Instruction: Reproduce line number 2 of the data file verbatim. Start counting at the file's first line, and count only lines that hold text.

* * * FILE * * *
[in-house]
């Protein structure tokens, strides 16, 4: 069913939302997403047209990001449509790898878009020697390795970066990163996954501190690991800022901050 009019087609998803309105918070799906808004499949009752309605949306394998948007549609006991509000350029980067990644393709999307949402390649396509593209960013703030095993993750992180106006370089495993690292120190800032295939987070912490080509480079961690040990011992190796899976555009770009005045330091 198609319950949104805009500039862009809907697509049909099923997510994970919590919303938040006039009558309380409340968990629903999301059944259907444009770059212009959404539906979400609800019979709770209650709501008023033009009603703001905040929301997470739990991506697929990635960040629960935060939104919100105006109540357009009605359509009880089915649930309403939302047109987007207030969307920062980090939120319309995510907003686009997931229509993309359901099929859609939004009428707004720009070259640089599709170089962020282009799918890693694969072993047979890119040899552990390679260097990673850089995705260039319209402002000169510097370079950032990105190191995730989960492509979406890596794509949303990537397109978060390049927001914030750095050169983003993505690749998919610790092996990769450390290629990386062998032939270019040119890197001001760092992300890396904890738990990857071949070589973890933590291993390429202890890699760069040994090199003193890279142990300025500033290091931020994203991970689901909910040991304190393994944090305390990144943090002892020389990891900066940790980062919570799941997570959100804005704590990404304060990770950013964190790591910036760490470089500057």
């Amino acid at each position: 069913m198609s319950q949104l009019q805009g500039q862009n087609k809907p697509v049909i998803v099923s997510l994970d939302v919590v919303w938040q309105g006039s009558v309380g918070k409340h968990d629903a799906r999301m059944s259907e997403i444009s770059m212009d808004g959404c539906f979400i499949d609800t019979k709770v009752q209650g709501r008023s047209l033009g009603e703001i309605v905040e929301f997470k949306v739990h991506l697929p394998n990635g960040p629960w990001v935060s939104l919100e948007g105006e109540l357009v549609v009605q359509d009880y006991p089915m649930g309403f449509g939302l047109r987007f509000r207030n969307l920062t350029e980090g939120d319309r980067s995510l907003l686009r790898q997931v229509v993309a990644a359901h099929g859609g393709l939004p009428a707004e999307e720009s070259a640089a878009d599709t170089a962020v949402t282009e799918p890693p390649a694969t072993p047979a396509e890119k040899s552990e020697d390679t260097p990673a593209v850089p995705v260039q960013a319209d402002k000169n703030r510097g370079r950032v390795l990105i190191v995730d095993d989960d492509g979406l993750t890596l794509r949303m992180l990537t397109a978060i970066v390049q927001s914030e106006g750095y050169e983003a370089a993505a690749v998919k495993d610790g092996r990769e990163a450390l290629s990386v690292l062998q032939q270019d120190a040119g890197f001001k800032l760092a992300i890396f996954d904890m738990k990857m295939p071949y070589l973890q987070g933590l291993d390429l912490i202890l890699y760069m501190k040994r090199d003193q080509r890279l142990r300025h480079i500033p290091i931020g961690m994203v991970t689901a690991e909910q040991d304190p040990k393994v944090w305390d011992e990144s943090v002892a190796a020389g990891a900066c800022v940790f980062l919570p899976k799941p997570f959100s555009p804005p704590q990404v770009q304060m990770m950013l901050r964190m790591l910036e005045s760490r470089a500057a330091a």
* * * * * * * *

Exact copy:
């Protein structure tokens, strides 16, 4: 069913939302997403047209990001449509790898878009020697390795970066990163996954501190690991800022901050 009019087609998803309105918070799906808004499949009752309605949306394998948007549609006991509000350029980067990644393709999307949402390649396509593209960013703030095993993750992180106006370089495993690292120190800032295939987070912490080509480079961690040990011992190796899976555009770009005045330091 198609319950949104805009500039862009809907697509049909099923997510994970919590919303938040006039009558309380409340968990629903999301059944259907444009770059212009959404539906979400609800019979709770209650709501008023033009009603703001905040929301997470739990991506697929990635960040629960935060939104919100105006109540357009009605359509009880089915649930309403939302047109987007207030969307920062980090939120319309995510907003686009997931229509993309359901099929859609939004009428707004720009070259640089599709170089962020282009799918890693694969072993047979890119040899552990390679260097990673850089995705260039319209402002000169510097370079950032990105190191995730989960492509979406890596794509949303990537397109978060390049927001914030750095050169983003993505690749998919610790092996990769450390290629990386062998032939270019040119890197001001760092992300890396904890738990990857071949070589973890933590291993390429202890890699760069040994090199003193890279142990300025500033290091931020994203991970689901909910040991304190393994944090305390990144943090002892020389990891900066940790980062919570799941997570959100804005704590990404304060990770950013964190790591910036760490470089500057």